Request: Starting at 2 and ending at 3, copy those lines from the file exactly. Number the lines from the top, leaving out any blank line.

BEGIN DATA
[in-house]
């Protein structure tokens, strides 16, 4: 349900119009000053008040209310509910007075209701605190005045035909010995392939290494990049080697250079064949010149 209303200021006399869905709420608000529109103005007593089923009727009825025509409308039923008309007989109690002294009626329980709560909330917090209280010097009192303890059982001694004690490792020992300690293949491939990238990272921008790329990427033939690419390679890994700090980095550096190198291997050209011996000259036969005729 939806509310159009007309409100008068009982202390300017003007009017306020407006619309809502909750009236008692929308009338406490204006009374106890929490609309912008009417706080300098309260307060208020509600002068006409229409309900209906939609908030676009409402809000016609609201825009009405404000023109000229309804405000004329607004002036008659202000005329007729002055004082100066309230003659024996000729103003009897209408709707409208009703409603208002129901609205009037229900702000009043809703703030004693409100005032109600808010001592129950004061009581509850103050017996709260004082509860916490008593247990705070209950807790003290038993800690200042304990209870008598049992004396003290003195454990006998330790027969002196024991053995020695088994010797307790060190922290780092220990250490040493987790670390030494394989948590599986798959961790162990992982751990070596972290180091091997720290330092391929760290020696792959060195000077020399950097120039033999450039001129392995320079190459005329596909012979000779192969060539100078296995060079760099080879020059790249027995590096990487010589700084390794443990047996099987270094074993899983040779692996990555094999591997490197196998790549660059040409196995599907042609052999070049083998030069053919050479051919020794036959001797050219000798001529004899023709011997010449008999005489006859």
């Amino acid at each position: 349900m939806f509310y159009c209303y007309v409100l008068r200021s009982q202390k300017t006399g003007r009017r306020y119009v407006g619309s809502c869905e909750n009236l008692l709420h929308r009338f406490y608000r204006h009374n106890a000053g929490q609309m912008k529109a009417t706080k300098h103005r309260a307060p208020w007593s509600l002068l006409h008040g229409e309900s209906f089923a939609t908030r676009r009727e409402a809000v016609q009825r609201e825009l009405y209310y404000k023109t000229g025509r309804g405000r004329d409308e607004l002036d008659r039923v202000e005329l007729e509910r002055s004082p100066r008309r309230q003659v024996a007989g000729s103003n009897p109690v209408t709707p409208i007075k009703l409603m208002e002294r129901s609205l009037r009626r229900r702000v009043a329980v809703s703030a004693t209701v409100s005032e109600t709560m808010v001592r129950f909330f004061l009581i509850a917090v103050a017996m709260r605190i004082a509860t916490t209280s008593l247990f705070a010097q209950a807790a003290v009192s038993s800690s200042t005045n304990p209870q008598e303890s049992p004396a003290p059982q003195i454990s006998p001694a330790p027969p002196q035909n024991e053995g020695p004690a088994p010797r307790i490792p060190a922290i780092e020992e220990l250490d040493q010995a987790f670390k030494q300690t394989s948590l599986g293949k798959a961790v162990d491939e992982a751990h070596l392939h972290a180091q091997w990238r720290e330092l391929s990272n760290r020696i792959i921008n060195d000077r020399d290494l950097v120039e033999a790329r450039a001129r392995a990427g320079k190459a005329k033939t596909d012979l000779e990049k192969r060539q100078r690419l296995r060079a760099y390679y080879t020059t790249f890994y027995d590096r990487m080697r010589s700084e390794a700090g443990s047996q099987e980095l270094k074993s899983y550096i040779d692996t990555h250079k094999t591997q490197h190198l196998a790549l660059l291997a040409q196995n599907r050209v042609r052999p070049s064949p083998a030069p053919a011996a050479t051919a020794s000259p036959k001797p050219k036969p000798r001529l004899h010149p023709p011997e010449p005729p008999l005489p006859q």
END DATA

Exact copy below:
């Protein structure tokens, strides 16, 4: 349900119009000053008040209310509910007075209701605190005045035909010995392939290494990049080697250079064949010149 209303200021006399869905709420608000529109103005007593089923009727009825025509409308039923008309007989109690002294009626329980709560909330917090209280010097009192303890059982001694004690490792020992300690293949491939990238990272921008790329990427033939690419390679890994700090980095550096190198291997050209011996000259036969005729 939806509310159009007309409100008068009982202390300017003007009017306020407006619309809502909750009236008692929308009338406490204006009374106890929490609309912008009417706080300098309260307060208020509600002068006409229409309900209906939609908030676009409402809000016609609201825009009405404000023109000229309804405000004329607004002036008659202000005329007729002055004082100066309230003659024996000729103003009897209408709707409208009703409603208002129901609205009037229900702000009043809703703030004693409100005032109600808010001592129950004061009581509850103050017996709260004082509860916490008593247990705070209950807790003290038993800690200042304990209870008598049992004396003290003195454990006998330790027969002196024991053995020695088994010797307790060190922290780092220990250490040493987790670390030494394989948590599986798959961790162990992982751990070596972290180091091997720290330092391929760290020696792959060195000077020399950097120039033999450039001129392995320079190459005329596909012979000779192969060539100078296995060079760099080879020059790249027995590096990487010589700084390794443990047996099987270094074993899983040779692996990555094999591997490197196998790549660059040409196995599907042609052999070049083998030069053919050479051919020794036959001797050219000798001529004899023709011997010449008999005489006859």
């Amino acid at each position: 349900m939806f509310y159009c209303y007309v409100l008068r200021s009982q202390k300017t006399g003007r009017r306020y119009v407006g619309s809502c869905e909750n009236l008692l709420h929308r009338f406490y608000r204006h009374n106890a000053g929490q609309m912008k529109a009417t706080k300098h103005r309260a307060p208020w007593s509600l002068l006409h008040g229409e309900s209906f089923a939609t908030r676009r009727e409402a809000v016609q009825r609201e825009l009405y209310y404000k023109t000229g025509r309804g405000r004329d409308e607004l002036d008659r039923v202000e005329l007729e509910r002055s004082p100066r008309r309230q003659v024996a007989g000729s103003n009897p109690v209408t709707p409208i007075k009703l409603m208002e002294r129901s609205l009037r009626r229900r702000v009043a329980v809703s703030a004693t209701v409100s005032e109600t709560m808010v001592r129950f909330f004061l009581i509850a917090v103050a017996m709260r605190i004082a509860t916490t209280s008593l247990f705070a010097q209950a807790a003290v009192s038993s800690s200042t005045n304990p209870q008598e303890s049992p004396a003290p059982q003195i454990s006998p001694a330790p027969p002196q035909n024991e053995g020695p004690a088994p010797r307790i490792p060190a922290i780092e020992e220990l250490d040493q010995a987790f670390k030494q300690t394989s948590l599986g293949k798959a961790v162990d491939e992982a751990h070596l392939h972290a180091q091997w990238r720290e330092l391929s990272n760290r020696i792959i921008n060195d000077r020399d290494l950097v120039e033999a790329r450039a001129r392995a990427g320079k190459a005329k033939t596909d012979l000779e990049k192969r060539q100078r690419l296995r060079a760099y390679y080879t020059t790249f890994y027995d590096r990487m080697r010589s700084e390794a700090g443990s047996q099987e980095l270094k074993s899983y550096i040779d692996t990555h250079k094999t591997q490197h190198l196998a790549l660059l291997a040409q196995n599907r050209v042609r052999p070049s064949p083998a030069p053919a011996a050479t051919a020794s000259p036959k001797p050219k036969p000798r001529l004899h010149p023709p011997e010449p005729p008999l005489p006859q």